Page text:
The National party vs. The National caucus

This weekend’s conference is the only chance the party has to see the whole caucus together. This illustrates how little control a party has over their parliamentary wing, and the difference in their roles.

The party is set up to win elections. This is a very simple proposition, and everything it does comes directly from the need to win votes and elections.

The caucus is currently responsible for governing, and when it gets kicked out it will responsible for holding the government to account. Caucus always think the voters love them and their time in government is unlimited, but we all know that this is not true.

Caucus have a short term view about prolonging their power in the short term. The party has a long term responsibility for ensuring National’s is the dominant party of government over decades.

These roles often conflict, and right now is the biggest conflict in two decades. To be the dominant party of government requires an electoral system that National can actually be the government. If MMP is retained, and as this blog pointed out minor parties that would do deals with National leave the house, National will be forced to do a deal with the Greens or Labour to be in Government.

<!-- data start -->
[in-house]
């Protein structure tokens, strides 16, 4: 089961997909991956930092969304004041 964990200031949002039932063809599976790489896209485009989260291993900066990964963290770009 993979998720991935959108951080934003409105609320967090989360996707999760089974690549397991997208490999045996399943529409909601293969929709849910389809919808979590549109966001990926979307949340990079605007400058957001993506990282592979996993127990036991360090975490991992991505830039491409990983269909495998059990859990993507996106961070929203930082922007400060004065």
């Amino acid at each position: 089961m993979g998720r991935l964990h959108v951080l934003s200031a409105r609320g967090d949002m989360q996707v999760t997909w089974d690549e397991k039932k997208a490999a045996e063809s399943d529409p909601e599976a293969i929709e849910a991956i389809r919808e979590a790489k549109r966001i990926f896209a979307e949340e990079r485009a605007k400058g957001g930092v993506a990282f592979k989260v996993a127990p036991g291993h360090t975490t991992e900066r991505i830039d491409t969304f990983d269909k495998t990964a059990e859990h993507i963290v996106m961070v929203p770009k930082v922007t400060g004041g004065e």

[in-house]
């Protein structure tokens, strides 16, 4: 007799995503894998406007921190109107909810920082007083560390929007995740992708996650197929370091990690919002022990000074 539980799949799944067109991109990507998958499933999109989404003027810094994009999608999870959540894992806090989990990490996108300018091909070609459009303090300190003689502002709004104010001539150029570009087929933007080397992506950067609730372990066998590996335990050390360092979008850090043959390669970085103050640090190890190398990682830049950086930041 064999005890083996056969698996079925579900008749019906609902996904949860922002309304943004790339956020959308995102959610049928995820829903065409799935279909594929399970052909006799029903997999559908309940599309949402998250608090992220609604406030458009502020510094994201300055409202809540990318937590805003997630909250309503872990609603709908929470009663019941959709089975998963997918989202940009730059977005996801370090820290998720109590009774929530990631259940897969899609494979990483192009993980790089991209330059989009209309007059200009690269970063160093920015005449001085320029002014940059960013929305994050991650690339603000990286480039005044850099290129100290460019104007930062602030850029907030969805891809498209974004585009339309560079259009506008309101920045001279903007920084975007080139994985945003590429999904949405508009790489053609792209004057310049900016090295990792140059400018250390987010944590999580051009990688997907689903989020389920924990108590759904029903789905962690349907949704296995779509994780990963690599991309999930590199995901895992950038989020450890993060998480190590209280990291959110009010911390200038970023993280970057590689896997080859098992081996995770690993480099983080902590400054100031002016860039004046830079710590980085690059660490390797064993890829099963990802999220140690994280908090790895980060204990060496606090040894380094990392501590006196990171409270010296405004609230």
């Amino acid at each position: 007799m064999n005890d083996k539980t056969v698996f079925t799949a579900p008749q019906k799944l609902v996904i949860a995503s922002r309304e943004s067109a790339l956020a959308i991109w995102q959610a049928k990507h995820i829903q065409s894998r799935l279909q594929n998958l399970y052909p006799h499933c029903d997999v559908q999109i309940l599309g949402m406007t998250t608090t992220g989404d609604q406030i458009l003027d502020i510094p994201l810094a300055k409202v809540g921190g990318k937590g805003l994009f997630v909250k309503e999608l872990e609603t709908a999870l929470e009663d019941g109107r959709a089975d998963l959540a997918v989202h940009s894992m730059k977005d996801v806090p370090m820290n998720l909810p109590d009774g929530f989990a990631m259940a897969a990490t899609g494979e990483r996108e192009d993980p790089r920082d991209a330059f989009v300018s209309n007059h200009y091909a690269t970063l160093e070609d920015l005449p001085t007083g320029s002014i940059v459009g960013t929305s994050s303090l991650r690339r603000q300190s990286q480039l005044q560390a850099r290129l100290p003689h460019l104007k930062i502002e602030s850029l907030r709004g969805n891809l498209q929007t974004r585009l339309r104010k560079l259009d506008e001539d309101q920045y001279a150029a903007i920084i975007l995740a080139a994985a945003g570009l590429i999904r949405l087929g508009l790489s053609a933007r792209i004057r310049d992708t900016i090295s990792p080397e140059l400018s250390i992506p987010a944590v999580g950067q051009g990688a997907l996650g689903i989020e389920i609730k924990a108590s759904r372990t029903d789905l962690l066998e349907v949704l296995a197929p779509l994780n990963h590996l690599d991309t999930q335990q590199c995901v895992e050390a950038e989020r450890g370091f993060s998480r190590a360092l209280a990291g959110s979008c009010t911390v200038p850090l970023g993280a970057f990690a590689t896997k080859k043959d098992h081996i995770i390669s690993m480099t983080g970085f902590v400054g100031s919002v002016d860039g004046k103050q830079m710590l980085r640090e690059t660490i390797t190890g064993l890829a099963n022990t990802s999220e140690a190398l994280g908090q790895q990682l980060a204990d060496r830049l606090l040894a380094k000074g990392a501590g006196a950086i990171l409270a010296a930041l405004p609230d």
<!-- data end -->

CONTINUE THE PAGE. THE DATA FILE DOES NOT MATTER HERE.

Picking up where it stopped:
Party members need to be pointing this out to caucus, and that caucus’ cowardly approach not wanting to rock the boat by supporting a vote for change in 2011 and a change in system in 2014 is condemning National to decades in opposition.


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As much at home writing editorials as being the subject of them, Cam has won awards, including the Canon Media Award for his work on the Len Brown/Bevan Chuang story. When he’s not creating the news, he tends to be in it, with protagonists using the courts, media and social media to deliver financial as well as death threats.

They say that news is something that someone, somewhere, wants kept quiet. Cam Slater doesn’t do quiet and, as a result, he is a polarising, controversial but highly effective journalist who takes no prisoners.

He is fearless in his pursuit of a story.

Love him or loathe him, you can’t ignore him.

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